Member Reviews

I enjoyed this book. It’s funny how it was able to stick with me. I started reading this book Back in May, got away from reading for quite some time yet I still had this book with me when I picked it back up to finish it.

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This was a fast-paced, action-packed look at what it would be like as a completely undocumented person interacting in a highly computerized and information based society. All the expected problems occur, lack of know-how with computers and the internet, lack of banking and access to money, lack of recourse when treated badly by an employer. The world isn't that deeply thought out, and neither are the characters, but Cutter is likeable and his adventure is very entertaining.

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Book received for free through NetGalley

I could see this tech exciting soon and how ghosts would come about. I love the out of the box thinking, the characters, and the entire storyline. Can’t wait to find out more if there’s a continuation though it also ended at a good spot if not.

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I didn't get past the first half of this book. It just didn't grab or sustain my interest. It was a little more hard core Sci fi than I expected.

Nevertheless, thanks to Netgalley and the publishers for giving me the opportunity to read this ARC. This is my honest review.

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4 Stars!

I have been reading more science fiction lately and that trend was set to continue in Burnout by Sean Platt and Johnny B. Truant. I did not know anything about the authors coming into the book but something about the cover and the description just called to me and I decided to give it a try.

No one really exists if they do not have a chip. Only those with the chips were registered and citizens in the new world order. The world is dominated by smart glass which can recognize the face of all citizens and provide them with their wants and needs. Cutter Dunn is one of these ghosts in society. He does not have a chip and the rights that come with it. He lives off the grid and does not have the benefits of a citizen. In fact, he does not even officially exist.

Just because he was not chipped, however, Cutter Dunn was far from being a nobody, at least in his own mind. He had ideas that he thought could revolutionize the world. He has an idea for making the shipping of goods completely automated. It is an idea that is so revolutionary that it just might work. Since he is a ghost, he is the only one who is able to test it and make it work. He can ride as a ghost on the automated vehicles and make the necessary repairs and adjustments necessary to the success of the idea. Unfortunately, his status as a ghost will also keep him from sharing in the glory and fortune of the project’s success. Equally unfortunate, however, is that his status as a ghost also makes him the perfect scapegoat for any negative consequences of the new technology.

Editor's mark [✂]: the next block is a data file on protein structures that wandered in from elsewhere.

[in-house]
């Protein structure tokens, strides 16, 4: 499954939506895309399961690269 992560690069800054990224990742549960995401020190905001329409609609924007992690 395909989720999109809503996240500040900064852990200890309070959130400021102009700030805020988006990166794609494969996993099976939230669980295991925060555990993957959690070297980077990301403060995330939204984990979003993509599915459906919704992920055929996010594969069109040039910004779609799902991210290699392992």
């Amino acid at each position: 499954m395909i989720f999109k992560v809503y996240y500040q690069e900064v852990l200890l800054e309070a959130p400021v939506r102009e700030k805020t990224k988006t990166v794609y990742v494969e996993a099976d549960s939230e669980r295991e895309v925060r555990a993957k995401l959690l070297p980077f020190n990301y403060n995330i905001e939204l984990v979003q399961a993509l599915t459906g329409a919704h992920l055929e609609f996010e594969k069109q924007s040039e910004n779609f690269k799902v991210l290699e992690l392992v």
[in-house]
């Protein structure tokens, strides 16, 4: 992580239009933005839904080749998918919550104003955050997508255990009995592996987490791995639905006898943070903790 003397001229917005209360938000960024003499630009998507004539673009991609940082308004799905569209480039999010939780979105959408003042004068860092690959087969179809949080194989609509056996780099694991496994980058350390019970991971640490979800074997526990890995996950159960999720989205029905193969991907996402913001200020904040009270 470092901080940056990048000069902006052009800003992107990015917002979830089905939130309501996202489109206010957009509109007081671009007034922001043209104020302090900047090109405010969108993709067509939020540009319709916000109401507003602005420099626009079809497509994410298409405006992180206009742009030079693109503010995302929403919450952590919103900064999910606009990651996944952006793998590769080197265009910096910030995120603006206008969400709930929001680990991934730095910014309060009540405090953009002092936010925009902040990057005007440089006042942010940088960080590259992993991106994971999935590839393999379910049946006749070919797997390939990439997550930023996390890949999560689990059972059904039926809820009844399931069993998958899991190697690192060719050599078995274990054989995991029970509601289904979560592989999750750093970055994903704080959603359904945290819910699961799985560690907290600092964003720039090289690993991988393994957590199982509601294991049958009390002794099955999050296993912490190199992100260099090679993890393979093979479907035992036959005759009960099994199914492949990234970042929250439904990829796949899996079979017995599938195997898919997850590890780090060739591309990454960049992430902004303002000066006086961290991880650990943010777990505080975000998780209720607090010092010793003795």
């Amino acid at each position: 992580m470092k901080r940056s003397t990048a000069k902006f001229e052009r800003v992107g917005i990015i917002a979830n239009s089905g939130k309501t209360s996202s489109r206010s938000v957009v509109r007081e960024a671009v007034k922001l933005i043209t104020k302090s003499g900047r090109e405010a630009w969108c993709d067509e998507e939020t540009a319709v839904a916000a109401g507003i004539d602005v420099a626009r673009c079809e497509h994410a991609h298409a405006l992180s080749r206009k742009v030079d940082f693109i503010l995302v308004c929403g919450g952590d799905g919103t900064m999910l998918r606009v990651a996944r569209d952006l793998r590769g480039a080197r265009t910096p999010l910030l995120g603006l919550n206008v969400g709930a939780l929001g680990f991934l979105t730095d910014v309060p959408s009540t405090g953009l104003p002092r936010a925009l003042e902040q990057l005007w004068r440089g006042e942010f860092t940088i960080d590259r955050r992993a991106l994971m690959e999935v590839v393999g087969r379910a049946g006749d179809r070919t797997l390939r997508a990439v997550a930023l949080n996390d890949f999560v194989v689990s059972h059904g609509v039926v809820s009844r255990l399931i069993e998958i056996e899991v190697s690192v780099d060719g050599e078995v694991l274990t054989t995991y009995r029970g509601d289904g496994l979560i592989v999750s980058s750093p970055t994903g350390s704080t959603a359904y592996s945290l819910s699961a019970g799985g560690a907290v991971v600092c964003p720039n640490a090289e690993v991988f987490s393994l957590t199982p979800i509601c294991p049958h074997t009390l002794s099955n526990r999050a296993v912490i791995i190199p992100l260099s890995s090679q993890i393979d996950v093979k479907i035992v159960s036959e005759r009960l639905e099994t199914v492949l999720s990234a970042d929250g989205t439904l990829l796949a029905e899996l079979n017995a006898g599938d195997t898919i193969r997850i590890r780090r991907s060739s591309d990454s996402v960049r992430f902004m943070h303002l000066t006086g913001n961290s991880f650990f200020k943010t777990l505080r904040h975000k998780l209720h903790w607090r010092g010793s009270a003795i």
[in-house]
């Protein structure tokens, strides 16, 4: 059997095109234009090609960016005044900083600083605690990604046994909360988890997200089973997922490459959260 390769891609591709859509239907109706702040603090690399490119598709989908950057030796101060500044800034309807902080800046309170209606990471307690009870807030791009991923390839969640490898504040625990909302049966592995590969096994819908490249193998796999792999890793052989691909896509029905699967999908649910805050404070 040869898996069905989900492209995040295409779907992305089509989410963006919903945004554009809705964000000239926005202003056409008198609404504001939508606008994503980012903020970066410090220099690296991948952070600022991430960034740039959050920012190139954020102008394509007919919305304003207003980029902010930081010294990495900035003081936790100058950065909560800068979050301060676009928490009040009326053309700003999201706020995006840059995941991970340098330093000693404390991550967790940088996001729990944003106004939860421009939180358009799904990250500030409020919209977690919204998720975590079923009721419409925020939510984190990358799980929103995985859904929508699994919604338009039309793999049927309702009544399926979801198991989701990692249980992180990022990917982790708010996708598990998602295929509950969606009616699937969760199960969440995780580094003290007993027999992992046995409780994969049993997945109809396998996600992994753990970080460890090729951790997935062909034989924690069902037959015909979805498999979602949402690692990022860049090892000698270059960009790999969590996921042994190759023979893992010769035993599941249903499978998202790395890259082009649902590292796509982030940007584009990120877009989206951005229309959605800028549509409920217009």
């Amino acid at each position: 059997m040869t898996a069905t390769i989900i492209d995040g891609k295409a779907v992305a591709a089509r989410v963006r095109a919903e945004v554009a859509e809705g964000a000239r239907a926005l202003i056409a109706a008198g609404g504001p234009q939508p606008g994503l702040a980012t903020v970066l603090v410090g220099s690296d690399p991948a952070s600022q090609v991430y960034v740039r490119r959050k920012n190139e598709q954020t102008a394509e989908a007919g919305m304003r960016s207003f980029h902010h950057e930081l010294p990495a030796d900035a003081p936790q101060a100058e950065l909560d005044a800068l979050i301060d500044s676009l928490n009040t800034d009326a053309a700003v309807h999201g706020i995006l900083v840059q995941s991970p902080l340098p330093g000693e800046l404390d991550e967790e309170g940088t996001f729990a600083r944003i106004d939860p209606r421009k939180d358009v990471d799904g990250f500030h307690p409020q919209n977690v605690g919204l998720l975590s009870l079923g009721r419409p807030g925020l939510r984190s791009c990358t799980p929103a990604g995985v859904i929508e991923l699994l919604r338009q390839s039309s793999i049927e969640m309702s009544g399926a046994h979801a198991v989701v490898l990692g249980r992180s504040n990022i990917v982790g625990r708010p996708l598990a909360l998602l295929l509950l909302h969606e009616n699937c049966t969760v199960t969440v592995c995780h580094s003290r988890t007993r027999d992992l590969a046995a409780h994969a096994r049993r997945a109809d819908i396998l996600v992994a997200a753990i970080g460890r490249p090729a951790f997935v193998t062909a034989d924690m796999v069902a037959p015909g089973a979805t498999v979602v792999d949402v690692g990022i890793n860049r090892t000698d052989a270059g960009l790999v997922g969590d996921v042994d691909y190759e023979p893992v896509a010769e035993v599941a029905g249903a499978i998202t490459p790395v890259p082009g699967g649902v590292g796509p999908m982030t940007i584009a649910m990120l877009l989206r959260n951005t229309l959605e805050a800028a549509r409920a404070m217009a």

I was not familiar with Platt and Truant when I started this book and I am impressed enough to want to read more from them in the future. Burnout is an exciting science fiction thriller that is almost nonstop action from the first page to the last. There are few wasted words in this book and the pages speed by almost quicker than they can be read. There is no downtime in this story which is a good thing considering that it is a shorter novel. Platt and Truant keep the writing tight and it flows smoothly and quickly. At its heart, Burnout is a classic story of man against machine, but it also is a tale of man against man when one of the men in the contest is not really a man (at least legally) and is fighting to get the right to survive if not recognition for his accomplishments.

Burnout is not just an action novel, though. It is also a strong story about the search for identity and one's place in the greater world. It is a class struggle as well as mankind’s search to find its place in a world that is becoming more heavily based on technology. Man may have made the machines, but there are serious ramifications to be dealt with when the machines begin to control how society will live. Platt and Truant work these themes in throughout the story while never slowing the pace and it makes for an intriguing read. The book can be read as an action-packed work of science fiction but there is so much more to it than that. Burnout is sure to keep the reader on the edge of his seat but it is thought-provoking as well. Cutter Dunn is a futuristic John Henry Irons who must prove that man is the master of machine with the fate not only of himself but of society as a whole hanging in the balance. Highly recommended for those looking for an exciting story that will cause the reader to think in the midst of all of its action.